NYT profile the Amazon Go store which just opened in Seattle.  Seen by many as the harbinger of technological unemployment for Retail, it does indeed feel very odd and disconcerting the first time you use it without any human interaction:

At Amazon Go, checking out feels like — there’s no other way to put it — shoplifting. It is only a few minutes after walking out of the store, when Amazon sends an electronic receipt for purchases, that the feeling goes away.

However, that isn’t the full story.  Turns out there are some things that still need humans in the loop:

Because there are no cashiers, an employee sits in the wine and beer section of the store, checking I.D.s before customers can take alcohol off the shelves.


Gibson Research have released Inspectre, a tool in Shields-Up vein for testing whether your local Windows machine is protected or not:

The UI for the missile alert system in Hawaii that created chaos and panic with a false alert is as bad as you might expect.  It highlights one of the most worrying aspects of computer security.  Namely what if nuclear annihilation is the result of fat finger syndrome?

And as if that wasn’t worry enough, it will become impossibly difficult to tell the real from the fake voice in the very near future which is ushering in an entirely new desperate security arms race between technology companies and those who would exploit:

In 2018, fears of fake news will pale in comparison to new technology that can fake the human voice. This could create security nightmares. Worse still, it could strip away from each of us a part of our uniqueness.


Steven Johnson’s NYT post on life beyond the Bitcoin bubble is a fascinating read particularly in the way it links progress in fixing the Internet with fixing a broken architecture by making identity a core part of the protocols using blockchain principles:

If there’s one thing we’ve learned from the recent history of the internet, it’s that seemingly esoteric decisions about software architecture can unleash profound global forces once the technology moves into wider circulation. … The real promise of these new [blockchain] technologies, many of their evangelists believe, lies not in displacing our currencies but in replacing much of what we now think of as the internet, while at the same time returning the online world to a more decentralized and egalitarian system. If you believe the evangelists, the blockchain is the future. But it is also a way of getting back to the internet’s roots.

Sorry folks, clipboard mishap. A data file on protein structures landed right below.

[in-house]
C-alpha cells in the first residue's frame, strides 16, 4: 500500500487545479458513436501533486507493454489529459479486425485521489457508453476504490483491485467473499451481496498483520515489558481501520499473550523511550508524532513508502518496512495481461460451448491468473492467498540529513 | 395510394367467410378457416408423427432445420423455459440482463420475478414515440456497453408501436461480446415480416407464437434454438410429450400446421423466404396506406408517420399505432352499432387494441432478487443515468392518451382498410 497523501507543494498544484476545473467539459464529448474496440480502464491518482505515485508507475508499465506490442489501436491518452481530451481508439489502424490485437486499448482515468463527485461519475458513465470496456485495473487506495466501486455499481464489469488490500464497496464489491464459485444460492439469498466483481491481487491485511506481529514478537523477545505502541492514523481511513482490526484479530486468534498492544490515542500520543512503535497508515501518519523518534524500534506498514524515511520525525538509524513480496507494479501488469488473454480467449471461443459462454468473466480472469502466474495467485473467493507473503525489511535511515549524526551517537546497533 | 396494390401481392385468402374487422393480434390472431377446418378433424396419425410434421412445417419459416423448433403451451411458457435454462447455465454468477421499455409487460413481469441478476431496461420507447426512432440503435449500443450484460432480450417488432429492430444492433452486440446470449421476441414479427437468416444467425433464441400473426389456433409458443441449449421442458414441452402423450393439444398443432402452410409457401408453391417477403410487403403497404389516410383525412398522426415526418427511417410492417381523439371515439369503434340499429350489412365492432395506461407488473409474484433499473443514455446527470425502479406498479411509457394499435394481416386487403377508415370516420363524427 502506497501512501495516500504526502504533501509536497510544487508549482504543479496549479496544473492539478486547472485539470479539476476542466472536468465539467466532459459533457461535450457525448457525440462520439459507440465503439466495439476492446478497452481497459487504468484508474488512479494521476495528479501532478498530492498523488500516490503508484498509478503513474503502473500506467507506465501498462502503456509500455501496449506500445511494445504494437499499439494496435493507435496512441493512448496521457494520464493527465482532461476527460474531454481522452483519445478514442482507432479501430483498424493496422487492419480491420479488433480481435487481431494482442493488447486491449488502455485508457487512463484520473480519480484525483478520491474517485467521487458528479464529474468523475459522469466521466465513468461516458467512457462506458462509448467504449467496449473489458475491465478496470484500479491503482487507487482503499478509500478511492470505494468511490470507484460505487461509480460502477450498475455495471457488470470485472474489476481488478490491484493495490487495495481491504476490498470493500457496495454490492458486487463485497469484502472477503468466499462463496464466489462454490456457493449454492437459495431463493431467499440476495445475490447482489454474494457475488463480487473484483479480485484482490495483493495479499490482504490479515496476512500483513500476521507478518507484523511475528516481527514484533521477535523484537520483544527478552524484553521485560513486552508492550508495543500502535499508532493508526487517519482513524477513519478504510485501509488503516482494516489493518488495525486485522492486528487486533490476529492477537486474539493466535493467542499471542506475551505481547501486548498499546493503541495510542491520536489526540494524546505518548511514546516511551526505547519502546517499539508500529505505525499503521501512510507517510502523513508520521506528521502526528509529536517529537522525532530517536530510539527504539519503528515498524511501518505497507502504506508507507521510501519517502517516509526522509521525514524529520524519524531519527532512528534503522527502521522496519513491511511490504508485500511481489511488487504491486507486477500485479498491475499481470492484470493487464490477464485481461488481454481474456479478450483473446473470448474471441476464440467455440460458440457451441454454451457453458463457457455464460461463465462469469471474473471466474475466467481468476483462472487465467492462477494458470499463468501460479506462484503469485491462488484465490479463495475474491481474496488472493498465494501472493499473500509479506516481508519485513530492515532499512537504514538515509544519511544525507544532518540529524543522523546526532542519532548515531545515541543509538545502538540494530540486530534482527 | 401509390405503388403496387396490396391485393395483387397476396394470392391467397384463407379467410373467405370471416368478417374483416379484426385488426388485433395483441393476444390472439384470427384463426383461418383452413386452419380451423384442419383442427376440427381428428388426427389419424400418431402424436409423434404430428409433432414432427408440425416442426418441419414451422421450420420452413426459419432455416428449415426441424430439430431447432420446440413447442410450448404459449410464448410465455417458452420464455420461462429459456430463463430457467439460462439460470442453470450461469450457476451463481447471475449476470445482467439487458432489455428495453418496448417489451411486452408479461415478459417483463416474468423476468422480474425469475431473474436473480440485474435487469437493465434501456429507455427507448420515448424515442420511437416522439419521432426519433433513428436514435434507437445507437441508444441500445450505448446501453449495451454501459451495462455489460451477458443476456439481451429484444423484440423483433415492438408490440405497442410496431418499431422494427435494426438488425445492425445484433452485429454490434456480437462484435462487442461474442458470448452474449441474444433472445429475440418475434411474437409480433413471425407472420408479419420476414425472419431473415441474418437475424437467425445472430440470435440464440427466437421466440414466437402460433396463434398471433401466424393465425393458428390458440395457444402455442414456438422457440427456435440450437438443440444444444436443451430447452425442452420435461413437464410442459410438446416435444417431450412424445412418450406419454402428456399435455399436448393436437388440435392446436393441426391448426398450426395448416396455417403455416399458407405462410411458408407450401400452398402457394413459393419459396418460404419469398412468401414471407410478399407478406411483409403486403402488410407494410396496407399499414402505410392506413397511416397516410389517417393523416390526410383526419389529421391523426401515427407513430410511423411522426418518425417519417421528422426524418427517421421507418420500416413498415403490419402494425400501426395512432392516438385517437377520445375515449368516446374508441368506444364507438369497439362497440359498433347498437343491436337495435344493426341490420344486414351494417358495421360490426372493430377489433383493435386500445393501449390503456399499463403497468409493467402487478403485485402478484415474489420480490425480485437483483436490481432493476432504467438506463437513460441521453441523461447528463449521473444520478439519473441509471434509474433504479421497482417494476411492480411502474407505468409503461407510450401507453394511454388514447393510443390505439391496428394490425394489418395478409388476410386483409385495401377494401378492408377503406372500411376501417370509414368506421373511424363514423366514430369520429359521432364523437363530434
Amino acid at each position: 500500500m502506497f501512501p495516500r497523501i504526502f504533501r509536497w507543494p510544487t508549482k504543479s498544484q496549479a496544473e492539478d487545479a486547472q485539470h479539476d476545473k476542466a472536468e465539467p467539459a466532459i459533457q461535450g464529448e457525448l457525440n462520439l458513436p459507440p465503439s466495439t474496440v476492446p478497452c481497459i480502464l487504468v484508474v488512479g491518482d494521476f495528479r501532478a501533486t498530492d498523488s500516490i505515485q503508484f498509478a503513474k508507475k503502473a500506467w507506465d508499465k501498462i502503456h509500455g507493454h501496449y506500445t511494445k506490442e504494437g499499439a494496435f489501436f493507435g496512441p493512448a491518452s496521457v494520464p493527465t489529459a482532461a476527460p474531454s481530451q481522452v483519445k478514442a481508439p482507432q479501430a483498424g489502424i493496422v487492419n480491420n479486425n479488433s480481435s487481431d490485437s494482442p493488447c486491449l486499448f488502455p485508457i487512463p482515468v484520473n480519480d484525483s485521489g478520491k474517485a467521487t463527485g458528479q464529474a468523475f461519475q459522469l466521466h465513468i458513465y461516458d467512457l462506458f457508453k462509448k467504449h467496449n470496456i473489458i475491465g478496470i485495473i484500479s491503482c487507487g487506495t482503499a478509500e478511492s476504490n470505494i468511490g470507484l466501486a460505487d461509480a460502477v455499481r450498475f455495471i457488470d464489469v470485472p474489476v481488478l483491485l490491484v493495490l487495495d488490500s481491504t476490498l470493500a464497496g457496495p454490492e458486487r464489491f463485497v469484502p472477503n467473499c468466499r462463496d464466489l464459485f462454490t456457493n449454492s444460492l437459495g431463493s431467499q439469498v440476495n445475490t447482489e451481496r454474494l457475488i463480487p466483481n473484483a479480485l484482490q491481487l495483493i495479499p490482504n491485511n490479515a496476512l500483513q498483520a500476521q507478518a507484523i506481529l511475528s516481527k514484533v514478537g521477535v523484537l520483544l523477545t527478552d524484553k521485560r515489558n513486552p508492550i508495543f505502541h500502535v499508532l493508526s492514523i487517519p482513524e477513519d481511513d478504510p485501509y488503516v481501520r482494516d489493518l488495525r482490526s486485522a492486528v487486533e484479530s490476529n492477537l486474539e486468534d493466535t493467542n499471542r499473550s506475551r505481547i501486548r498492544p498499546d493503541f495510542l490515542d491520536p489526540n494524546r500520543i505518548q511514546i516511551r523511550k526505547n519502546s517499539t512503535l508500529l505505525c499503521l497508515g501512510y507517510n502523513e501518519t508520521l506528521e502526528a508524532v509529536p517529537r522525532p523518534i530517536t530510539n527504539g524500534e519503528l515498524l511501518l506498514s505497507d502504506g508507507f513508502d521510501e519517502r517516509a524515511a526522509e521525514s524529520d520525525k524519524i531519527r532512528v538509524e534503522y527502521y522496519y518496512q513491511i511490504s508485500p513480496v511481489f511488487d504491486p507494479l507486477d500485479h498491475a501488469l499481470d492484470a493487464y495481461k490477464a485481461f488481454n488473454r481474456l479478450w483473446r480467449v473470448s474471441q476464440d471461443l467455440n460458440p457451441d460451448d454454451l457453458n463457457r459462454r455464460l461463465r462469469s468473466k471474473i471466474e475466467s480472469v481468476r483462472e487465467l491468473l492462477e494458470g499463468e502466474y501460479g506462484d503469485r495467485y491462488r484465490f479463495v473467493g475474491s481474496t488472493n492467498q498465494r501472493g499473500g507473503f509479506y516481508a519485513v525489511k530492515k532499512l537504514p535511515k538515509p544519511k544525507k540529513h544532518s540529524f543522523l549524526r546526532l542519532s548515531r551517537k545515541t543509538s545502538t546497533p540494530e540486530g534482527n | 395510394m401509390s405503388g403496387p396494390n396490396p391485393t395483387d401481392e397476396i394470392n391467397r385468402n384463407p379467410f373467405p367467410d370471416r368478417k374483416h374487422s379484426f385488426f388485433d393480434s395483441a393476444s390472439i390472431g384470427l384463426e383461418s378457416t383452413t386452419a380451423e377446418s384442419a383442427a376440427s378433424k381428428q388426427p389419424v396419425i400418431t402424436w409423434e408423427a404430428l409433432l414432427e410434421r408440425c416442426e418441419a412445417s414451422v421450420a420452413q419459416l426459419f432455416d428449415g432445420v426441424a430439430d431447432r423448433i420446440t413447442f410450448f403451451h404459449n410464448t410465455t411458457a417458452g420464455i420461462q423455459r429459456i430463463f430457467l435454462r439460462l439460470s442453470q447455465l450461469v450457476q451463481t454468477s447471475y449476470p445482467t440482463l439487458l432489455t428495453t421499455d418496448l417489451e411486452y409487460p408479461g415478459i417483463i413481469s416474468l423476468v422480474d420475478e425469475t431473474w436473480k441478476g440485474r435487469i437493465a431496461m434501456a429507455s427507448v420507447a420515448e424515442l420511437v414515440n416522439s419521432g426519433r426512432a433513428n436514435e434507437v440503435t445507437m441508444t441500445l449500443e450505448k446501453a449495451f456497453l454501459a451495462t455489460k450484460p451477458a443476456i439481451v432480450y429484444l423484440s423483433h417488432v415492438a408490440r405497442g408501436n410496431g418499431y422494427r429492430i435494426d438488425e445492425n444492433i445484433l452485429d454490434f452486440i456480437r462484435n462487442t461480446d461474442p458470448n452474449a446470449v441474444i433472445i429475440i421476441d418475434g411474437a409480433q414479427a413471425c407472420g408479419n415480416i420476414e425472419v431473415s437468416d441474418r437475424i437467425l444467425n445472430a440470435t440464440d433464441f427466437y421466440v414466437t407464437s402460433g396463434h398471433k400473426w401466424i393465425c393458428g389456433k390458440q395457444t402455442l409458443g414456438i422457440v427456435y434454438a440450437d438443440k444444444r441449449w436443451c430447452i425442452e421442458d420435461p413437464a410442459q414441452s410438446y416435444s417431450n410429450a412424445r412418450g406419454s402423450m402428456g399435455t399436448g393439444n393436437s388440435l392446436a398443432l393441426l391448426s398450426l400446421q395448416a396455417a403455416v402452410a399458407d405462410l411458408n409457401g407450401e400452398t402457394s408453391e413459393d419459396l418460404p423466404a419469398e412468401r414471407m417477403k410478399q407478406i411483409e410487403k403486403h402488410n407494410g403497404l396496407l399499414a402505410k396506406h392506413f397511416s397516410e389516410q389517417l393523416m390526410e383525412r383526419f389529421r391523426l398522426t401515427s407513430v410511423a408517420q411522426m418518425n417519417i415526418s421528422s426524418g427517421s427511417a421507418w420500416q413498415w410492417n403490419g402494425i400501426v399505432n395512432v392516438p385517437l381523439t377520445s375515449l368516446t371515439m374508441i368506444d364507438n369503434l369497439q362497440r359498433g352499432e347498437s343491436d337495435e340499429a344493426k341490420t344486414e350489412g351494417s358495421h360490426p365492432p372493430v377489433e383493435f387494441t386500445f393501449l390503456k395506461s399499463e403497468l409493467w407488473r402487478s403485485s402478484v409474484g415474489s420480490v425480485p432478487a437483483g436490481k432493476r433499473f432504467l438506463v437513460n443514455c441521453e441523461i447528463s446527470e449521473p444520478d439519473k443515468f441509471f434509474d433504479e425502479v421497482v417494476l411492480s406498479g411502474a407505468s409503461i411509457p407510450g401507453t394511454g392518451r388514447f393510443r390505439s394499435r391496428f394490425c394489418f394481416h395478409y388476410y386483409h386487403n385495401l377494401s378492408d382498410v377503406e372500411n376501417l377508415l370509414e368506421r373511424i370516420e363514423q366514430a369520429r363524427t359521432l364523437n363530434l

Ultimately it’s going to take new code not regulation to get us out of here:

If you think the internet is not working in its current incarnation, you can’t change the system through think-pieces and F.C.C. regulations alone. You need new code.


This article written from a tax accountancy perspective explains why treating software as a capital expenditure can offset costs and “help make a company look more profitable than it really is“.  However, the author goes on to emphasise that on every other level “capitalising software development makes no sense on a practical or intellectual level” because:

if you capitalise your software expenditure, you can’t claim R&D enhancement for it – so you lose out on two fronts: you pay more tax, and you don’t get tax credits. is a Python3 command-line script that uses ncurses to recreate a variety of displays inspired by The Matrix in your terminal window.  Just worked for me on my Mac.

Quoran asks what’s the best piece of source code to read?  One of the better answers suggests starting with Peter Norvig’s famous Python spelling corrector which remains a marvel of list comprehension-driven poetic elegance:

import re
from collections import Counter

def words(text): return re.findall(r'\w+', text.lower())

WORDS = Counter(words(open('big.txt').read()))

def P(word, N=sum(WORDS.values())): 
 "Probability of `word`."
 return WORDS[word] / N

def correction(word): 
 "Most probable spelling correction for word."
 return max(candidates(word), key=P)

def candidates(word): 
 "Generate possible spelling corrections for word."
 return (known([word]) or known(edits1(word)) or known(edits2(word)) or [word])

def known(words): 
 "The subset of `words` that appear in the dictionary of WORDS."
 return set(w for w in words if w in WORDS)

def edits1(word):
 "All edits that are one edit away from `word`."
 letters = 'abcdefghijklmnopqrstuvwxyz'
 splits = [(word[:i], word[i:]) for i in range(len(word) + 1)]
 deletes = [L + R[1:] for L, R in splits if R]
 transposes = [L + R[1] + R[0] + R[2:] for L, R in splits if len(R)>1]
 replaces = [L + c + R[1:] for L, R in splits if R for c in letters]
 inserts = [L + c + R for L, R in splits for c in letters]
 return set(deletes + transposes + replaces + inserts)

def edits2(word): 
 "All edits that are two edits away from `word`."
 return (e2 for e1 in edits1(word) for e2 in edits1(e1))